Work by Carnegie really pushed the idea that libraries should be simple but highly functional and accessible institutions for everyone, leading to the subsequent development of the library model we now recognise from the 1890s onwards.

Madam speaker, the library as a place of written record keeping and lifelong learning came to Australia through colonialist aspirations and has been a feature of Australian Society since for over 150 years.

The Melbourne Public Library, which is now well known as the State Library of Victoria, was established in 1854. This means that it was not only the first public library to be opened in this country but also one of the first to be opened in the world.

South Australia has a particularly interesting history of acknowledging the importance of libraries. The plans for the public library were already in the works before colonists arrived in 1836. The intent of this group of colonists was to bring written material to provide for, and I quote “the cultivation and diffusion of useful knowledge through out the colony” end quote.

Moving even closer to our time, the Government of Gough Whitlam employed the respected librarian Allan Horton to come up with ways to improve the usefulness of libraries and their connections to the community. He put together a report called “Libraries are Great Mate, But they could be greater”. From this report the government expanded and improved libraries in the late 1970s and onwards.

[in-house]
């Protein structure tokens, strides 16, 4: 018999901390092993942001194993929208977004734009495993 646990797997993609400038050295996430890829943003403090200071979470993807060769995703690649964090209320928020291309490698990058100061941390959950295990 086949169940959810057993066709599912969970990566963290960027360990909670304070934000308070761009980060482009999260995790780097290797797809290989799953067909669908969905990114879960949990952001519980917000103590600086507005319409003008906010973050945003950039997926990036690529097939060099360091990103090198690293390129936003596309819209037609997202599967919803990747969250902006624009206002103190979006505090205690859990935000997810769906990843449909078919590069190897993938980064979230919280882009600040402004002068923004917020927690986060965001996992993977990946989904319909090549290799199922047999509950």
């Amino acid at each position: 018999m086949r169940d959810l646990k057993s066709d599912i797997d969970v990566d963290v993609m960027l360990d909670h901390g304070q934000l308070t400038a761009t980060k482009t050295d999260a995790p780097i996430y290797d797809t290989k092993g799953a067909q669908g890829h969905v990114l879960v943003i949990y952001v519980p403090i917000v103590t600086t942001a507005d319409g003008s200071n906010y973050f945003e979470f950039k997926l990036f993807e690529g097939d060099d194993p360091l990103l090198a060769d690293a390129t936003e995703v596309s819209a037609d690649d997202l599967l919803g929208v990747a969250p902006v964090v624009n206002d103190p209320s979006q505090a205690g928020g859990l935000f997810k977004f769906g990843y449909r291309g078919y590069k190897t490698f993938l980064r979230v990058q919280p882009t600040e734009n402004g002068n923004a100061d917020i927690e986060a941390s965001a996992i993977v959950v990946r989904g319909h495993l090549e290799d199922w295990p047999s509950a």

Madam speaker, this long history of improving on, maintaining and expanding library facilities shows the acknowledgement of the importance libraries play in social, cultural and educational access and infrastructure. 

Libraries have evolved over this time to recognise a wide range of histories that historically have been invisible such as the oral histories of Aboriginal and Torres Strait Islander people that I mentioned earlier.

Libraries such as the National Film and Sound Archive for example, hold oral recordings and videos of traditional stories, historical accounts and language. This includes an 1899 recording of Fanny Chochrane Smith, and is the only recording of a Tasmanian Aboriginal Language native speaker in existence. The Australian Institute of Aboriginal And Torres Straight Islander Studies is continuing to add to it’s library of indigenous languages dictionaries, stories and histories. Much of this material can be found more and more easily through both ACT and other public libraries.

For example, a Ngunnawal language Handbook is available through Libraries ACT, as is Footprints On Our Land by Ngunnawal elder Aunty Agnes and a book about Traditional Ngunnawal plant use.